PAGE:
The West is not only a word, but also an idea, and like any idea, it develops new connotations with time. In the eyes of its defenders, it can be equated with civilization and benign power; in the eyes of its adversaries, primarily in the East, it is synonymous with colonialism and unchecked brutality.
The recent seismic developments in international politics, particularly the war between Russia and Ukraine and the nascent crisis in the Strait of Taiwan, require a fresh look at the ‘West,’ not only as a historical term but also as a present and future concept.
The Idea of the West
Herodotus, an ancient Greek historian and geographer, is commonly credited with coining the name “West” in the fifth century BCE. Geographical factors may have been primarily responsible for the origins of this term. In the eleventh century, however, the separation between the West and the East became definitively geopolitical, as the centre of power of the Catholic Church shifted eastward from Rome to Byzantium. The Catholic Church exemplified the West, while the Orthodox Church exemplified the East.
History, and its interpretations, are created by individuals, each with their own religious, patriotic, and regional prejudices, thus the truth is never so black and white. People who lived in the “East” obviously had no choice in the matter, just as people in the modern-day “Middle East,” for example, had little say in how the world’s geography was shaped to represent “regions of influence” and their proximity to the centres of Western empires, such as London, Paris, and so forth.
The West is not a physical location for those living in the ‘Global South,’ but rather an idea, and often a negative one. The West is often associated with negative connotations by those in the South, including political meddling, economic exploitation, and even military interventions.
Southern intellectuals frequently oscillate between the desire to “westernise” and their understandable aversion to the process. In nations like Nigeria, the debate frequently devolves into violence. The name of the terrorist organisation Boko Haram translates to something along the lines of “Western education is forbidden.”
Obviously, the concept of the West extends much beyond its geographical boundaries. The implication can give the impression of being entirely political at times. Even though their physical locations place them in the Oceania region of the world, countries such as Australia and New Zealand are considered to be part of the Western hemisphere.
Washington twisting of the idea of the West
To serve its own military goals, Washington has even redefined the West itself in the past. Former US Defense Secretary Donald Rumsfeld referred to the newly integrated NATO countries of Eastern Europe who supported his country’s invasion of Iraq and Afghanistan as “Old Europe” in January 2003.
The US was occasionally ready to reject the basic notion of the West and draw completely new geopolitical boundaries. Former US president George W. Bush had briefly left the West and entered completely new, unexplored geopolitical territory when he said, “Either you are with us, or you are with the terrorists,” before Congress in 2009.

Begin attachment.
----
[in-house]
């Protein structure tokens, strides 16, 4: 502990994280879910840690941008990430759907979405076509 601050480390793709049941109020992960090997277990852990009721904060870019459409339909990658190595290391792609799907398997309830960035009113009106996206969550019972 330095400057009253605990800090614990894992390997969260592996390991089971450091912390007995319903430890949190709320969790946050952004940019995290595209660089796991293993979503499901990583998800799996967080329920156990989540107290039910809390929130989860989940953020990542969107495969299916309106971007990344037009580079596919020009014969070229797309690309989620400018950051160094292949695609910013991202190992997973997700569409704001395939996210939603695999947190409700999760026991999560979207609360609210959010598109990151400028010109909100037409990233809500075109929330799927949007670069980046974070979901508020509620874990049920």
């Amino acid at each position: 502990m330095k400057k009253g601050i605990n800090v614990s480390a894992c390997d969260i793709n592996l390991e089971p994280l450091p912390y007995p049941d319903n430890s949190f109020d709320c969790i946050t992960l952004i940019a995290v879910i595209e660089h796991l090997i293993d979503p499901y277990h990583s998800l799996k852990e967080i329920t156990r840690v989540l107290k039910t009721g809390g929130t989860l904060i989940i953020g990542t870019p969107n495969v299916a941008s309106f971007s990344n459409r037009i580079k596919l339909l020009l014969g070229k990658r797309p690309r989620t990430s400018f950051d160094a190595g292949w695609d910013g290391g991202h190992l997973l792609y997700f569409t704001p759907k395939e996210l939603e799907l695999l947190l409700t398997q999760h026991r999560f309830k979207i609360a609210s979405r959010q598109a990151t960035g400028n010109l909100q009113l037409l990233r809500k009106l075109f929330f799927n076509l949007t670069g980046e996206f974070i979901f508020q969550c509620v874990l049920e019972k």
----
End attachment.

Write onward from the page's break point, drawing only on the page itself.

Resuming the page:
However, this label did not survive long, as the “war on terror” was pushed aside in favour of more immediate challenges, such as China’s economic ascent and Russia’s expanding military might. In the eyes of Washington, West today means NATO and nothing else.
On August 9, US Vice President Joe Biden formally approved the US government’s decision to admit Finland and Sweden into NATO, a move that the US president had been eagerly anticipating.
“Our alliance is closer than ever. It is more united than ever and … we’ll be stronger than ever,” Biden declared.
Ironically, it was Washington that seemed to be conducting a political war on NATO only four years ago, with then-President Donald Trump warning allies of “severe consequences” if they did not increase spending.
The uneven impact of Russia-Ukraine crisis on the West
Although the US places an excessive premium on proximity, unity, and strength, not all Western NATO members share this optimism. The rifts between European nations, both western and eastern, continue to dominate the daily news. And while other Western economies are struggling, the war in Ukraine is directly benefiting US oil and arms exporters, who are generating enormous profits.
Germany, for instance, is predicted to have a recession in 2023 as a result of a 1% expected decline in its economy. With diesel and other fuel costs soaring, the energy crisis in Italy has gotten worse, negatively affecting significant sections of the Italian economy.
Other nations, particularly those in Eastern and Central Europe, such as Estonia and Lithuania, are expected to suffer worse outcomes than their Western and wealthier counterparts.
An evident reality that has the potential to reshape Western geopolitics is that not all Western countries are sharing the burden of the war or its exorbitant profits. However, regardless of the West’s trajectory, it is undeniable that the East is on the rise, a historic occurrence that has the potential to fortify an entirely new political geography and new alliances. The South may see this as their chance to break free of the West’s dominance once and for all.